by Bea Youngs
What was the reason for the quick rise in popularity? Some would say that it was because of the high standards of being “good-looking” or “hot” aided in gaining that recognition since some of the girls from the original roster made it to such national magazines like Maxim and Ramp magazine, but the playing skills were there to back it up. The looks are still present, and the team has progressively gotten better, but the only difference now is the girls on the team are coming from all across the country. It’s become the girl-team to be on if you want the recognition and a lot of the girls that are on the team now will tell you just that.
Bea: Why have the tryouts? What’s the reason for the expansion?
Bea: How many girls will be on the roster of the Femmes for 2004?
Tami: Approximately 18-20 girls.
Bea: Are you going to eventually play XBALL?
Tami: We’re not going to play XBALL until the next World Cup (2004).
|Femme Bea (2001)|
Tami: We made the change from rookie to novice in the PSP this year (2003). And we’re not going to move to Amateur until we’re ready, because like team strange, they didn’t go Amateur until the time was right, so we’re following the same concept.
Bea: What are the requirements for the girls on Femmes Fatale?
Tami: They have to have major gun skills and athleticism. You have to be able to battle with the best of them. For instance, Todd will be out there battling against the girls for tryouts. So if you fair well against Todd, you’ll make a good impression.
And, of course, looks does not hurt.
Tami: In the beginning, it was a good idea and yes, it was very marketable.
Bea: And there’s nothing wrong with that.
|Femm in a Net|
Bea: Well, not only the women in the sport, but the men, need to get in better shape with the way that the sport is becoming more aggressive and requires people to be in better shape than in previous years.
Bea: Why the current changes in the roster this past year?
Tami: A lot of the girls that have left didn’t take it as seriously as the ones that are still playing. They had other priorities that led them to be at home more for their families (children), their full-time jobs wouldn’t allow them to take off as much, or it became unaffordable.
Bea: Who’s returning from last year’s roster?
Bea: The Femmes played the Super 7 for the first time in Miami and I noticed that the team had an entirely new roster practically.
Tami: They were girls I had to pick up at the last minute so all, except for Natalie Hadjis, were not from the official roster. I couldn’t play (she’s pregnant!), Keely couldn’t play because of her Amateur status, and I picked up two girls the week before because the girls from the official roster couldn’t make it. I even picked up one of them at the Miami event the day we walked fields.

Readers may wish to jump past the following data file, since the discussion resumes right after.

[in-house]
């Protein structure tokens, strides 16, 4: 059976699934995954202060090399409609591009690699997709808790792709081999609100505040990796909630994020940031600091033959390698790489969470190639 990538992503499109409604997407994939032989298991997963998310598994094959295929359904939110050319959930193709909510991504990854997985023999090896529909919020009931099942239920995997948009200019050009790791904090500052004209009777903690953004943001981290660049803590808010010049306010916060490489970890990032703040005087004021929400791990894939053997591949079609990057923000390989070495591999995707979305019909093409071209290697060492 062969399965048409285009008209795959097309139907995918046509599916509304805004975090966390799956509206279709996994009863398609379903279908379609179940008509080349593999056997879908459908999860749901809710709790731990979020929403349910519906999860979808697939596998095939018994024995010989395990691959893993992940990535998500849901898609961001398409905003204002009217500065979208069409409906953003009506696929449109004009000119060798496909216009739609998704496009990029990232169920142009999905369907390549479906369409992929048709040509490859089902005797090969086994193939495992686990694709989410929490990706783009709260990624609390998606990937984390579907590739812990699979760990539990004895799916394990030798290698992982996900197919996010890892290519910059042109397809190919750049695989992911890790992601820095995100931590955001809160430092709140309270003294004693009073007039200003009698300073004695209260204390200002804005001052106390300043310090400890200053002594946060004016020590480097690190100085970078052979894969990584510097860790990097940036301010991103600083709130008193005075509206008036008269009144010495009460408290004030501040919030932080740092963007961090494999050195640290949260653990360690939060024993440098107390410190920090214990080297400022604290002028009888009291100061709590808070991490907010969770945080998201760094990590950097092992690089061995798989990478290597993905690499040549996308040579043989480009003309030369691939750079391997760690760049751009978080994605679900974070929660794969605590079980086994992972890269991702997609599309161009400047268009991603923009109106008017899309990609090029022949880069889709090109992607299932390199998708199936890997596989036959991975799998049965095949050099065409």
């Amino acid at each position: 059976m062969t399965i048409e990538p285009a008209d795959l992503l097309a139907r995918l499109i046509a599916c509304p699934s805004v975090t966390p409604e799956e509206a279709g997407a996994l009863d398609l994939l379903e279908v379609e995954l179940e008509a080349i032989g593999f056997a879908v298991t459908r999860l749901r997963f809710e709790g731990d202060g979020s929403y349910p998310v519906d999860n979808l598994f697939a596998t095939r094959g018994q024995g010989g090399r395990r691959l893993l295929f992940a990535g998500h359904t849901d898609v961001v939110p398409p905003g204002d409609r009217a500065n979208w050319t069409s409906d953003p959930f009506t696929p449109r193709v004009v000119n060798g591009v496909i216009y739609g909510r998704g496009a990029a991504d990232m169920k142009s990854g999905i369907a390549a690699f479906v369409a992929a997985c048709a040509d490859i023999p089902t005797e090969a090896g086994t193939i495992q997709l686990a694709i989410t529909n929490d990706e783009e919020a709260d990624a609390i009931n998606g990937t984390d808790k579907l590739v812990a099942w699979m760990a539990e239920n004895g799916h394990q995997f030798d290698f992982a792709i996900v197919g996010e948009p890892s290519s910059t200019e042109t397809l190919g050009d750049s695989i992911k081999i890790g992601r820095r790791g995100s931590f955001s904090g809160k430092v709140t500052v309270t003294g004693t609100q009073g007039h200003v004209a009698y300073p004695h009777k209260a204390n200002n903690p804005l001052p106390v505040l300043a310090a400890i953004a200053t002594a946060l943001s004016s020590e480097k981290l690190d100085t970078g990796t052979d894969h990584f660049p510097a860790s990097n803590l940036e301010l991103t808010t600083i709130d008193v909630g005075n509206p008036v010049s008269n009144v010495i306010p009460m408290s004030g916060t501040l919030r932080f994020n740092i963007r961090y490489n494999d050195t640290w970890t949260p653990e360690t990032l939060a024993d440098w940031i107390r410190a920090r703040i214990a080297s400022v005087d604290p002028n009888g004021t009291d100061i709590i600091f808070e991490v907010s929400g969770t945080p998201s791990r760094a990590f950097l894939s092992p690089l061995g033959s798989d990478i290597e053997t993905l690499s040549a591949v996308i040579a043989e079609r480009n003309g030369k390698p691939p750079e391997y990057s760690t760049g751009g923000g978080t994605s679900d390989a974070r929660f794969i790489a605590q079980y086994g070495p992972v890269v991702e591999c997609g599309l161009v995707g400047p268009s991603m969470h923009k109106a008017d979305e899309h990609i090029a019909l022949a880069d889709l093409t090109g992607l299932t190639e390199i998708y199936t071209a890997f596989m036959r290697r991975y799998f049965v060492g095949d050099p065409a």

Tami: Ideally, once a month, especially two weeks before every tournament, which is mandatory. Unless I can get a practice setup to go to another place other than here, we’ll be practicing in Fla. We’ve got really good teams to practice against here in Fla., like Underworld, Static, a ton of teams from Miami and Doc’s Raiders would come down, for instance.
Bea: Some believe that the girls on the Femmes are on a full-ride, is this true?
Tami: Not on a full-ride, absolutely not. The only thing we get for free is our gear. We have to pay for our entry, and Todd and I usually try to take care of it, but we can’t do it all the time because of our family obligations at times.
Tami: Almost everything else except the gear, paint, and the entry, at times. The girls have to take care of their own airfare to and from practice as well as to and from tournaments. Also, they have to pay a portion of the car rental, and hotel cost, and then they are responsible for their cost of food at both practices and tournaments. I have made it very clear to everyone that if you’re coming here to get a full-ride, go somewhere else because it’s not here. Everyone thinks that it is true, and I wish, and I am working on it, but like it’s been since the inception of the team, the girls have to share in the cost.
Playing on an all-girl team will definitely assist you in getting to the level of recognition, if that’s what you are looking for. I started out playing with my friends on the original squad and moved to California in 2001 to work for JT USA. If I didn’t have the connection and friendship that I had with Tami and Todd Adamson, those doors probably wouldn’t have been available. Of course ambition, motivation, experience, education and the ability to continue the relationships created from the initial introduction also has a lot to do with your success, but I am sure that most of you are looking for your “big break,” so to speak, and starting out on a team like the Femmes with Tami will be a good way to get that start you need. What you do with that introduction and how well you nurture those relationships will determine your final outcome as a successful paintball female athlete.